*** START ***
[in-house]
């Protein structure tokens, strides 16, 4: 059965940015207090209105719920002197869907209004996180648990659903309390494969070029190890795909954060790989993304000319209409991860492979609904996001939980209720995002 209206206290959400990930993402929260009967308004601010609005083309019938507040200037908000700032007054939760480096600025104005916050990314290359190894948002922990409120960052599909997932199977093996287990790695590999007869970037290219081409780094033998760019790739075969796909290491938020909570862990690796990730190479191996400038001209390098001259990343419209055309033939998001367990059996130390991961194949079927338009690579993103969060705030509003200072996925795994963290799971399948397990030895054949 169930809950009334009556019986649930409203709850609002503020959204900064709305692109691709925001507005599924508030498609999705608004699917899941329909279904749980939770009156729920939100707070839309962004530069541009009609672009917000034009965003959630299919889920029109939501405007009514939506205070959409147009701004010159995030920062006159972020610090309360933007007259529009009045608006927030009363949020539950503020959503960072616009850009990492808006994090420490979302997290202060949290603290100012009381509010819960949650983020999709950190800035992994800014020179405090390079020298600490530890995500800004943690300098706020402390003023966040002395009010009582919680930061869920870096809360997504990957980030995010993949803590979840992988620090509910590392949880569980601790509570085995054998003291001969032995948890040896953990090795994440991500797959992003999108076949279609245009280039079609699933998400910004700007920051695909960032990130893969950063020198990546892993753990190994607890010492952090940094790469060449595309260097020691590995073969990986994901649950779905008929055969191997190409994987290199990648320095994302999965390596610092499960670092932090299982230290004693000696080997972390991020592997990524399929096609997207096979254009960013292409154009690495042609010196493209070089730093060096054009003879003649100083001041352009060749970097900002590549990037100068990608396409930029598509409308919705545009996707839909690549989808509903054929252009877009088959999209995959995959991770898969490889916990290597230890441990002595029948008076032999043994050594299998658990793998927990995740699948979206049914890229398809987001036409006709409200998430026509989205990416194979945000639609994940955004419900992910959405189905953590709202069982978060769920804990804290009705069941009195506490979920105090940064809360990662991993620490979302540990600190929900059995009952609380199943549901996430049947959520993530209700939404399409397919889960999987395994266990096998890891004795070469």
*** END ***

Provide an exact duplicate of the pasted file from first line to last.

[in-house]
């Protein structure tokens, strides 16, 4: 059965940015207090209105719920002197869907209004996180648990659903309390494969070029190890795909954060790989993304000319209409991860492979609904996001939980209720995002 209206206290959400990930993402929260009967308004601010609005083309019938507040200037908000700032007054939760480096600025104005916050990314290359190894948002922990409120960052599909997932199977093996287990790695590999007869970037290219081409780094033998760019790739075969796909290491938020909570862990690796990730190479191996400038001209390098001259990343419209055309033939998001367990059996130390991961194949079927338009690579993103969060705030509003200072996925795994963290799971399948397990030895054949 169930809950009334009556019986649930409203709850609002503020959204900064709305692109691709925001507005599924508030498609999705608004699917899941329909279904749980939770009156729920939100707070839309962004530069541009009609672009917000034009965003959630299919889920029109939501405007009514939506205070959409147009701004010159995030920062006159972020610090309360933007007259529009009045608006927030009363949020539950503020959503960072616009850009990492808006994090420490979302997290202060949290603290100012009381509010819960949650983020999709950190800035992994800014020179405090390079020298600490530890995500800004943690300098706020402390003023966040002395009010009582919680930061869920870096809360997504990957980030995010993949803590979840992988620090509910590392949880569980601790509570085995054998003291001969032995948890040896953990090795994440991500797959992003999108076949279609245009280039079609699933998400910004700007920051695909960032990130893969950063020198990546892993753990190994607890010492952090940094790469060449595309260097020691590995073969990986994901649950779905008929055969191997190409994987290199990648320095994302999965390596610092499960670092932090299982230290004693000696080997972390991020592997990524399929096609997207096979254009960013292409154009690495042609010196493209070089730093060096054009003879003649100083001041352009060749970097900002590549990037100068990608396409930029598509409308919705545009996707839909690549989808509903054929252009877009088959999209995959995959991770898969490889916990290597230890441990002595029948008076032999043994050594299998658990793998927990995740699948979206049914890229398809987001036409006709409200998430026509989205990416194979945000639609994940955004419900992910959405189905953590709202069982978060769920804990804290009705069941009195506490979920105090940064809360990662991993620490979302540990600190929900059995009952609380199943549901996430049947959520993530209700939404399409397919889960999987395994266990096998890891004795070469």